Yukon’s own Elvis Presley is running for the third time as an independent candidate in Pelly-Nisutlin during this year’s territorial election.
He said he wants to boost tourism in Ross River and help the Yukon adapt to a changing climate.
Presley, born Gilbert Nelles, is 61 years old and said he feels like he’s getting younger all the time.
“I think I can benefit the Yukon still, like I always have,” he said.
Presley has spent the last several years working on Graceland II, a property in Ross River named after his own namesake’s famous home. He sees the property as a major tourist attraction, and it’s central to his campaign.
“It’s like living inside a living energy, spraying from the walls and the ceilings,” he said of the site, which he describes as “more beautiful than the Sistine Chapel.”
Graceland II is certainly striking. The lawn is full of raised beds and whimsical creations made of painted wood. The walls inside the main building are painted in bright colours and covered with artwork.
Presley said there are also several cabins and an underground bunker.
He said tourists have already visited from Germany, Austria and elsewhere in Europe.
“It will benefit all the businesses that are around here. … It just benefits everyone.”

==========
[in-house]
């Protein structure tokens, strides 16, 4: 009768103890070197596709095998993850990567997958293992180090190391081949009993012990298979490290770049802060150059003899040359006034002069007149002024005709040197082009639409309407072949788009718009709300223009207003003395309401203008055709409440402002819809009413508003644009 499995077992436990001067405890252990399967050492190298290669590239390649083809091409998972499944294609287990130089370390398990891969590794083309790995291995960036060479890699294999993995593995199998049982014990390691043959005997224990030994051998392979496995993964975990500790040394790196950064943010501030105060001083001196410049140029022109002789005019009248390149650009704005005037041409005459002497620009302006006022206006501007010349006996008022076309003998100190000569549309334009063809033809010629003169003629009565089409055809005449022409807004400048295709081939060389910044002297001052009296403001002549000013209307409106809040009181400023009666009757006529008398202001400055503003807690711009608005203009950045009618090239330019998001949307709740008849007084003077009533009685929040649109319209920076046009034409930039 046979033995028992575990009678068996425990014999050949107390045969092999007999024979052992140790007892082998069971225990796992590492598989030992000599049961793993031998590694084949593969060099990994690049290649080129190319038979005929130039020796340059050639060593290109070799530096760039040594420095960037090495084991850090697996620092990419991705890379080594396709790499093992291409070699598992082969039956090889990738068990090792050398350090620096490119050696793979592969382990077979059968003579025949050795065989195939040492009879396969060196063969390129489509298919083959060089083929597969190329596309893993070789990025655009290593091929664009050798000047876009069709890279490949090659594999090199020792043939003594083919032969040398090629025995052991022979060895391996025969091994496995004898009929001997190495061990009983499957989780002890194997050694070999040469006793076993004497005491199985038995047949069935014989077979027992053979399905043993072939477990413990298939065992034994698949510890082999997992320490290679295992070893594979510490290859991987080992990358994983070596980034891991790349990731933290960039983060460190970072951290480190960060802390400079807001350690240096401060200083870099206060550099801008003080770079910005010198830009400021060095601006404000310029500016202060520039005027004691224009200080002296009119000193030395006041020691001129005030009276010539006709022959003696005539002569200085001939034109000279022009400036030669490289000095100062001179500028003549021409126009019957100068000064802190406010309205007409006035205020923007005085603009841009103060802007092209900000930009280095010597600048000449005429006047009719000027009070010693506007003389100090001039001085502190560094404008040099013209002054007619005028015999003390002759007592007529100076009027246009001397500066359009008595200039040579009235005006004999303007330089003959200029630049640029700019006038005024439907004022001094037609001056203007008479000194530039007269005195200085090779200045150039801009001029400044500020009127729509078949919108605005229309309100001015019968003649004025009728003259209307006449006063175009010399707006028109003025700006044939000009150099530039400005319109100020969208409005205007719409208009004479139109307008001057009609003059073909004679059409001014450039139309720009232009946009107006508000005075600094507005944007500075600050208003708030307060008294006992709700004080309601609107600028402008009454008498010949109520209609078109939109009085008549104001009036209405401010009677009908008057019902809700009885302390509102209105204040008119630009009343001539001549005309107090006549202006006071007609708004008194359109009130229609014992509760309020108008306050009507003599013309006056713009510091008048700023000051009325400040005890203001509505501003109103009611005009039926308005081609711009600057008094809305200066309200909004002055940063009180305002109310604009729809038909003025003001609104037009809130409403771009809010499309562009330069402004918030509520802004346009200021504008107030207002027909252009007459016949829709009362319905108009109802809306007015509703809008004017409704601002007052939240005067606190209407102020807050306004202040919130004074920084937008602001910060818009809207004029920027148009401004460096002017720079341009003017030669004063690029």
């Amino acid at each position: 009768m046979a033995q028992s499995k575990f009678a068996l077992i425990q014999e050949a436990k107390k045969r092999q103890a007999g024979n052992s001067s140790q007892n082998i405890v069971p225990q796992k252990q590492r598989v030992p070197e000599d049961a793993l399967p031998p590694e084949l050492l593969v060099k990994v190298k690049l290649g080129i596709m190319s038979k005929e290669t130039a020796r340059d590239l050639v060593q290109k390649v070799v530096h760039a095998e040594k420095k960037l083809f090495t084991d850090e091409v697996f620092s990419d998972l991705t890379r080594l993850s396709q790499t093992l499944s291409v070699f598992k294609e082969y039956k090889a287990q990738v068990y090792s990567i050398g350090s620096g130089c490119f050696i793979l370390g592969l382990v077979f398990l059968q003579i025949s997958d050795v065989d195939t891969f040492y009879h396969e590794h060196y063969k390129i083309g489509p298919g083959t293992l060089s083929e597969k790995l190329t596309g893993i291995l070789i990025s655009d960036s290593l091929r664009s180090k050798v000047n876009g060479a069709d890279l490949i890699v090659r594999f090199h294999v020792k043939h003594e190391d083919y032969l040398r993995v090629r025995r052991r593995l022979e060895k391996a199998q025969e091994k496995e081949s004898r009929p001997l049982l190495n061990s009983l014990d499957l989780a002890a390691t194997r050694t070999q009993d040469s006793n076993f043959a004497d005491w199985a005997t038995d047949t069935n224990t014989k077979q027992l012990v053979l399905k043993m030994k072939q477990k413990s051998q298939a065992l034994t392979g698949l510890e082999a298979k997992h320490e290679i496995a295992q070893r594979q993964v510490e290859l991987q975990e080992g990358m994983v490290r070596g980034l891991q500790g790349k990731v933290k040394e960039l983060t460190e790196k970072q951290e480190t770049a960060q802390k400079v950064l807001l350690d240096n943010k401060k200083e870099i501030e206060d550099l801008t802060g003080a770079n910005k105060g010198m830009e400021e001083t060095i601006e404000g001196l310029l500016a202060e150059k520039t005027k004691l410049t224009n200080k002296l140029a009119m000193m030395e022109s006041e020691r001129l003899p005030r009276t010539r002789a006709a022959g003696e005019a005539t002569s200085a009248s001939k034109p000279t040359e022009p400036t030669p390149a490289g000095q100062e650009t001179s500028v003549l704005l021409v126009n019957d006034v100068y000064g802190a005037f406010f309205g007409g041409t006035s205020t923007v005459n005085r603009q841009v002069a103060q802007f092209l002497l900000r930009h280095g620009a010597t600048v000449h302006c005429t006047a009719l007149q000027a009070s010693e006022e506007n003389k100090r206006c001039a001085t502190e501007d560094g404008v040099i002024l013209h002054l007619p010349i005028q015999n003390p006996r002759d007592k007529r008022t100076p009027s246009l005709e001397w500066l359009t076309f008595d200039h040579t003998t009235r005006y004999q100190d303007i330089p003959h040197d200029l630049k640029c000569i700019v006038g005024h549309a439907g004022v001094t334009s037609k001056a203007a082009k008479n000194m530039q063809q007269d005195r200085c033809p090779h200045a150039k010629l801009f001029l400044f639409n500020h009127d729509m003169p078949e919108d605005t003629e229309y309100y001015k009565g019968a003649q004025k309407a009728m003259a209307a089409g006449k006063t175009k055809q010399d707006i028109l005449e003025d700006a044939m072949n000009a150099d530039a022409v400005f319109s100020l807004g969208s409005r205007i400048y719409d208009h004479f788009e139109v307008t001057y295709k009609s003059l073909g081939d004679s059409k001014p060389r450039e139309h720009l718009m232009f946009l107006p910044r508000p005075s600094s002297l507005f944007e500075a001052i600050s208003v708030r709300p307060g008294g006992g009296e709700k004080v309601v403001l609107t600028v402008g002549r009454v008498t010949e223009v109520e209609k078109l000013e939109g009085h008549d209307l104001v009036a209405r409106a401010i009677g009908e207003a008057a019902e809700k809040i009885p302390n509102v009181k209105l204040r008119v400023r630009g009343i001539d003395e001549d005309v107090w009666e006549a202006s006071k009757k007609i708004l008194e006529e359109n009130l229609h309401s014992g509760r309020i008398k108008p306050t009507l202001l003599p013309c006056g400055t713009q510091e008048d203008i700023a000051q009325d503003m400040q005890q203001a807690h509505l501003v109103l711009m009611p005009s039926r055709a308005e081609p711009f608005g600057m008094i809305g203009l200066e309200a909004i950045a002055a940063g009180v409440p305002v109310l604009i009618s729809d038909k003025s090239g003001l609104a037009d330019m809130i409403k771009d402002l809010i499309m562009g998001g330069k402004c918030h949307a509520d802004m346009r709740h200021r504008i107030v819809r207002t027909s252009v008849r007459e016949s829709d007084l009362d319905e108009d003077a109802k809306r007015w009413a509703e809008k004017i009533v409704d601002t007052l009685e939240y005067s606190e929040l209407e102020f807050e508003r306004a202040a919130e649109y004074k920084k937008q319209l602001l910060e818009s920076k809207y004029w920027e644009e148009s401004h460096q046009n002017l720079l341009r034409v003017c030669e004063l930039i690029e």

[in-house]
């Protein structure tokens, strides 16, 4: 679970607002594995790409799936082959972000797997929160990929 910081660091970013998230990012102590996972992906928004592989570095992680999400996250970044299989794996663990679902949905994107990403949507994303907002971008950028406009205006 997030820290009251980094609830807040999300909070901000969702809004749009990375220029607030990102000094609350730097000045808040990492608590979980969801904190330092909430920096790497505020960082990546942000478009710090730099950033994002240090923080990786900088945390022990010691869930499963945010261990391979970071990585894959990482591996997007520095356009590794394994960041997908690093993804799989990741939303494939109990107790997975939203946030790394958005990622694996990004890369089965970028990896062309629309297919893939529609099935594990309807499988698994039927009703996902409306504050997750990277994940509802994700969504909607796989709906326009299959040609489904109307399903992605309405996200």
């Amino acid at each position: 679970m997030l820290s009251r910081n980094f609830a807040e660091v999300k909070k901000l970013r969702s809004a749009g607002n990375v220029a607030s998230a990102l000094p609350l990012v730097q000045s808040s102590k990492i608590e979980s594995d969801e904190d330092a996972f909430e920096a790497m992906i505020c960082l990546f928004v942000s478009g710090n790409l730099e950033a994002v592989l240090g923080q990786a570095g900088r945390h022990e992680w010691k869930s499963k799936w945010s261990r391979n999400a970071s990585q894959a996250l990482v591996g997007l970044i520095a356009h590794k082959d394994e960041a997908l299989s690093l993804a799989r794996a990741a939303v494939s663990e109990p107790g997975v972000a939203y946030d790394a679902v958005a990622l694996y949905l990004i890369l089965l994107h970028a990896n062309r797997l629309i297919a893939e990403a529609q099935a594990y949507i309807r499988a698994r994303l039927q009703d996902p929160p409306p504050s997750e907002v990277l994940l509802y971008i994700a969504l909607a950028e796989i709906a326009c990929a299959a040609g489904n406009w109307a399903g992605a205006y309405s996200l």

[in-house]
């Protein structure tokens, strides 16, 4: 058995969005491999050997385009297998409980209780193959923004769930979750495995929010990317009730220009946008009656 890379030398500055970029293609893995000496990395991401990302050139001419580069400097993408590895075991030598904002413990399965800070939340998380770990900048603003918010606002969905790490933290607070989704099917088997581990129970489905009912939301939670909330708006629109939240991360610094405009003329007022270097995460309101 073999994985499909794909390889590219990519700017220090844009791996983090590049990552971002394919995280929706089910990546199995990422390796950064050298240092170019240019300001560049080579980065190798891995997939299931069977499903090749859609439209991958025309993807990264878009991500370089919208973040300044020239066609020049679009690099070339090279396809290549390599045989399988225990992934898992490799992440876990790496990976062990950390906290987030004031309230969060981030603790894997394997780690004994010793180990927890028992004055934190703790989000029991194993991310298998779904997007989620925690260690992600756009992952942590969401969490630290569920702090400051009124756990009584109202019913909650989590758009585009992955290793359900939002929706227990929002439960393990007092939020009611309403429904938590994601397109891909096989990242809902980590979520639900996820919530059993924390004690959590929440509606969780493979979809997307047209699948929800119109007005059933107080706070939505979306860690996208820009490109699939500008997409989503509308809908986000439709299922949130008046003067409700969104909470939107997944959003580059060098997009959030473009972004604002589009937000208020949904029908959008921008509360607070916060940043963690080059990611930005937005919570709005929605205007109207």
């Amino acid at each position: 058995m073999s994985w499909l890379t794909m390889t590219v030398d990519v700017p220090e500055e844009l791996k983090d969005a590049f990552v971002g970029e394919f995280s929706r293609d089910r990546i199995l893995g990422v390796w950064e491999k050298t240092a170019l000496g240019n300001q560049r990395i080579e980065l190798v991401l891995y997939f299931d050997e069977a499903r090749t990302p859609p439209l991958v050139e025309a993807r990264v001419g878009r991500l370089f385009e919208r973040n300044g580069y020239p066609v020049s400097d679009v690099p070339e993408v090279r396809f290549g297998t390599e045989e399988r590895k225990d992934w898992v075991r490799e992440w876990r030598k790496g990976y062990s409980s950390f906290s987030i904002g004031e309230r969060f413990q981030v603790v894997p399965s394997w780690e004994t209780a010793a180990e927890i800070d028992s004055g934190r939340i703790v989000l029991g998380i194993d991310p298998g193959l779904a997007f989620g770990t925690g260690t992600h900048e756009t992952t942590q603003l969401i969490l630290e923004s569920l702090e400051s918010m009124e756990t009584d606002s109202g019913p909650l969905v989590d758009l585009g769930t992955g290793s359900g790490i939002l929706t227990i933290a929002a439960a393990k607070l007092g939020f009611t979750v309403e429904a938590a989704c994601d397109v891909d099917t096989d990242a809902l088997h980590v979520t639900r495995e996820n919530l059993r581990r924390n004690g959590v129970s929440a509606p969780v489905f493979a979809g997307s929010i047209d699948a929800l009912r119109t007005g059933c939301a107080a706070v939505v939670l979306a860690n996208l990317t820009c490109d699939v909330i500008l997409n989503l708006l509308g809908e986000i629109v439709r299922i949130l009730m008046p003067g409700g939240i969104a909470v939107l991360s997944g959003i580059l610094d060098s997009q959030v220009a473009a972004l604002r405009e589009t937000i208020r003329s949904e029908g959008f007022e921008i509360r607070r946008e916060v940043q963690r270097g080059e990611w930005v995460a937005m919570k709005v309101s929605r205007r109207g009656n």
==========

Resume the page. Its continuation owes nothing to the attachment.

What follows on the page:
He said he’d also like to start a business bottling water, which would be called Kaska Coolers.
“Water is such an important resource that everybody needs right now on the planet,” he said. “It would create jobs and also it would be something that people would be ready for.”
Presley said he plans to campaign door-to-door, and he wants to show people a DVD he made of Graceland II “to show what is possible when you put your mind to it.”
Presley has run as an independent candidate twice before, in 2011 and 2006. He has finished last both times, with 31 votes in 2011 and 40 votes in 2006.
Pelly-Nisutlin is currently held by Economic Development Minister Stacey Hassard, who garnered 275 votes in the last election.
But Presley does believe he can make a difference through politics.
“Politics is just dealing with people, and I’ve dealt with people my whole life,” he said. “It’s my life, and you might as well benefit people while you’re living.”
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